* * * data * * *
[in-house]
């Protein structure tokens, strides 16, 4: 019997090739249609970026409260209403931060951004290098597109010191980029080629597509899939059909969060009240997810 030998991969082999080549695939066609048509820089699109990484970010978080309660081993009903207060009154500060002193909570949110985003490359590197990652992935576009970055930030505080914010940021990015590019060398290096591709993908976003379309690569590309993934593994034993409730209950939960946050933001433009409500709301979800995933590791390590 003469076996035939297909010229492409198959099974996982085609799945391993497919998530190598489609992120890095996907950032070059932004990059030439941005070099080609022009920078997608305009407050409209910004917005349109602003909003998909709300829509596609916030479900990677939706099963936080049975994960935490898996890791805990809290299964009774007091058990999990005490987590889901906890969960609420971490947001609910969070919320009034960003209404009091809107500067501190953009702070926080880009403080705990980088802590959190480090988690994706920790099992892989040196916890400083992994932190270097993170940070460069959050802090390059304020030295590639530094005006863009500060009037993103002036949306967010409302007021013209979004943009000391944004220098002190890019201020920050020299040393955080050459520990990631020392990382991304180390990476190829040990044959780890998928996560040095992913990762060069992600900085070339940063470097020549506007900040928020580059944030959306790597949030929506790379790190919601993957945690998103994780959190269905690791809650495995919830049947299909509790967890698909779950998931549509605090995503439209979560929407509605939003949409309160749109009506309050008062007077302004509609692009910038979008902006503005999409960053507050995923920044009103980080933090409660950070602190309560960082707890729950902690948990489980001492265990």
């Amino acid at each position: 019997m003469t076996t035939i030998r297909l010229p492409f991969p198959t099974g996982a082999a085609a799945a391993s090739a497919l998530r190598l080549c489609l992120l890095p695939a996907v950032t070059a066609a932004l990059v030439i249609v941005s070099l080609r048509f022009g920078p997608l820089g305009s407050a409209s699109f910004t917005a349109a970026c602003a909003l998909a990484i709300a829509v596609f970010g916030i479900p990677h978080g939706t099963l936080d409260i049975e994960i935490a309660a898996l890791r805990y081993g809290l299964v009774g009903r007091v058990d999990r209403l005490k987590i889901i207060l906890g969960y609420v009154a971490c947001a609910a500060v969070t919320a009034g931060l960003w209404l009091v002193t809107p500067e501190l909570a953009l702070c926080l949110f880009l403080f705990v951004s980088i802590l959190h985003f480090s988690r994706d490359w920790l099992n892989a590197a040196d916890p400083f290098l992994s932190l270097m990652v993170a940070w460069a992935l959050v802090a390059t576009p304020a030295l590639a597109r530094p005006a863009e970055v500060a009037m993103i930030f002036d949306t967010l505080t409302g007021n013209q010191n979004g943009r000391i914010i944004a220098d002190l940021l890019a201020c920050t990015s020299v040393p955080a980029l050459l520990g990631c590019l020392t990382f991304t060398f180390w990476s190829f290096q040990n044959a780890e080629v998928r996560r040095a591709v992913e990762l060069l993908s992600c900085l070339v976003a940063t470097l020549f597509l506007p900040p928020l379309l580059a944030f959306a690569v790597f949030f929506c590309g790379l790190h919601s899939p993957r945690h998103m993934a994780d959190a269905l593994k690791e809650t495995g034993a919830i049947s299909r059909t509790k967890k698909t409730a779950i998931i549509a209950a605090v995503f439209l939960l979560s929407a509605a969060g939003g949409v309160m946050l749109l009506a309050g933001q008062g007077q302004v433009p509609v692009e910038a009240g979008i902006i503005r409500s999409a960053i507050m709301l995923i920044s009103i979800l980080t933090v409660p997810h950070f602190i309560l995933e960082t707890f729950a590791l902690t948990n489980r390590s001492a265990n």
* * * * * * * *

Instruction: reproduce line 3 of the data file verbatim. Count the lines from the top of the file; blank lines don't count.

């Amino acid at each position: 019997m003469t076996t035939i030998r297909l010229p492409f991969p198959t099974g996982a082999a085609a799945a391993s090739a497919l998530r190598l080549c489609l992120l890095p695939a996907v950032t070059a066609a932004l990059v030439i249609v941005s070099l080609r048509f022009g920078p997608l820089g305009s407050a409209s699109f910004t917005a349109a970026c602003a909003l998909a990484i709300a829509v596609f970010g916030i479900p990677h978080g939706t099963l936080d409260i049975e994960i935490a309660a898996l890791r805990y081993g809290l299964v009774g009903r007091v058990d999990r209403l005490k987590i889901i207060l906890g969960y609420v009154a971490c947001a609910a500060v969070t919320a009034g931060l960003w209404l009091v002193t809107p500067e501190l909570a953009l702070c926080l949110f880009l403080f705990v951004s980088i802590l959190h985003f480090s988690r994706d490359w920790l099992n892989a590197a040196d916890p400083f290098l992994s932190l270097m990652v993170a940070w460069a992935l959050v802090a390059t576009p304020a030295l590639a597109r530094p005006a863009e970055v500060a009037m993103i930030f002036d949306t967010l505080t409302g007021n013209q010191n979004g943009r000391i914010i944004a220098d002190l940021l890019a201020c920050t990015s020299v040393p955080a980029l050459l520990g990631c590019l020392t990382f991304t060398f180390w990476s190829f290096q040990n044959a780890e080629v998928r996560r040095a591709v992913e990762l060069l993908s992600c900085l070339v976003a940063t470097l020549f597509l506007p900040p928020l379309l580059a944030f959306a690569v790597f949030f929506c590309g790379l790190h919601s899939p993957r945690h998103m993934a994780d959190a269905l593994k690791e809650t495995g034993a919830i049947s299909r059909t509790k967890k698909t409730a779950i998931i549509a209950a605090v995503f439209l939960l979560s929407a509605a969060g939003g949409v309160m946050l749109l009506a309050g933001q008062g007077q302004v433009p509609v692009e910038a009240g979008i902006i503005r409500s999409a960053i507050m709301l995923i920044s009103i979800l980080t933090v409660p997810h950070f602190i309560l995933e960082t707890f729950a590791l902690t948990n489980r390590s001492a265990n």